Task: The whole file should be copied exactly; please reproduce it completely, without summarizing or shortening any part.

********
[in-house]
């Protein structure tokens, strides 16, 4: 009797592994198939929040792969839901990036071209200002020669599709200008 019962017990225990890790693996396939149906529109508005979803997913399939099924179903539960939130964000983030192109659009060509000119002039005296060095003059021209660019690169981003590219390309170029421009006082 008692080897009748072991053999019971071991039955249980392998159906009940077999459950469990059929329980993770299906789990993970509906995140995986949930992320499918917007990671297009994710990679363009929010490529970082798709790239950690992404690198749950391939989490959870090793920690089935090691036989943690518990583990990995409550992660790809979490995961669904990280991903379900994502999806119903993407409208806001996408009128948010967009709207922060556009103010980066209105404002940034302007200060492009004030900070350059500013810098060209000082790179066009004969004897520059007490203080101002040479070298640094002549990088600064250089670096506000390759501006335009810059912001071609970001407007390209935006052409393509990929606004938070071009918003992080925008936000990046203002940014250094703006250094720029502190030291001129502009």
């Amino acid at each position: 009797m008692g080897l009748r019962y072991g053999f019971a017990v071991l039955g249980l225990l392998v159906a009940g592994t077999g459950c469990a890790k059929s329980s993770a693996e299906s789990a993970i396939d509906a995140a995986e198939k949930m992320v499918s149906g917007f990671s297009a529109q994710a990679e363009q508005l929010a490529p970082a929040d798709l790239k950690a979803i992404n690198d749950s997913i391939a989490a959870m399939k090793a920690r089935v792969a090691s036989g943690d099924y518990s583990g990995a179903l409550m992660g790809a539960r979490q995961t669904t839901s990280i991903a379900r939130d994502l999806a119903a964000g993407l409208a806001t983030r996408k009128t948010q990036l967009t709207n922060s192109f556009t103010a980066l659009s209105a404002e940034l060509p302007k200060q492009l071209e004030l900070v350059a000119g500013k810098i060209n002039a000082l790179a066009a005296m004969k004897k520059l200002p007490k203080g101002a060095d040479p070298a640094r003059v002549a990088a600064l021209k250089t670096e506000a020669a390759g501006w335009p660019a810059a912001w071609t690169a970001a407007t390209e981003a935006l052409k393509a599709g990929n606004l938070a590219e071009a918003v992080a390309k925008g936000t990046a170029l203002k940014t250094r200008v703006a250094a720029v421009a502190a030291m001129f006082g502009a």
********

[in-house]
């Protein structure tokens, strides 16, 4: 009797592994198939929040792969839901990036071209200002020669599709200008 019962017990225990890790693996396939149906529109508005979803997913399939099924179903539960939130964000983030192109659009060509000119002039005296060095003059021209660019690169981003590219390309170029421009006082 008692080897009748072991053999019971071991039955249980392998159906009940077999459950469990059929329980993770299906789990993970509906995140995986949930992320499918917007990671297009994710990679363009929010490529970082798709790239950690992404690198749950391939989490959870090793920690089935090691036989943690518990583990990995409550992660790809979490995961669904990280991903379900994502999806119903993407409208806001996408009128948010967009709207922060556009103010980066209105404002940034302007200060492009004030900070350059500013810098060209000082790179066009004969004897520059007490203080101002040479070298640094002549990088600064250089670096506000390759501006335009810059912001071609970001407007390209935006052409393509990929606004938070071009918003992080925008936000990046203002940014250094703006250094720029502190030291001129502009």
């Amino acid at each position: 009797m008692g080897l009748r019962y072991g053999f019971a017990v071991l039955g249980l225990l392998v159906a009940g592994t077999g459950c469990a890790k059929s329980s993770a693996e299906s789990a993970i396939d509906a995140a995986e198939k949930m992320v499918s149906g917007f990671s297009a529109q994710a990679e363009q508005l929010a490529p970082a929040d798709l790239k950690a979803i992404n690198d749950s997913i391939a989490a959870m399939k090793a920690r089935v792969a090691s036989g943690d099924y518990s583990g990995a179903l409550m992660g790809a539960r979490q995961t669904t839901s990280i991903a379900r939130d994502l999806a119903a964000g993407l409208a806001t983030r996408k009128t948010q990036l967009t709207n922060s192109f556009t103010a980066l659009s209105a404002e940034l060509p302007k200060q492009l071209e004030l900070v350059a000119g500013k810098i060209n002039a000082l790179a066009a005296m004969k004897k520059l200002p007490k203080g101002a060095d040479p070298a640094r003059v002549a990088a600064l021209k250089t670096e506000a020669a390759g501006w335009p660019a810059a912001w071609t690169a970001a407007t390209e981003a935006l052409k393509a599709g990929n606004l938070a590219e071009a918003v992080a390309k925008g936000t990046a170029l203002k940014t250094r200008v703006a250094a720029v421009a502190a030291m001129f006082g502009a």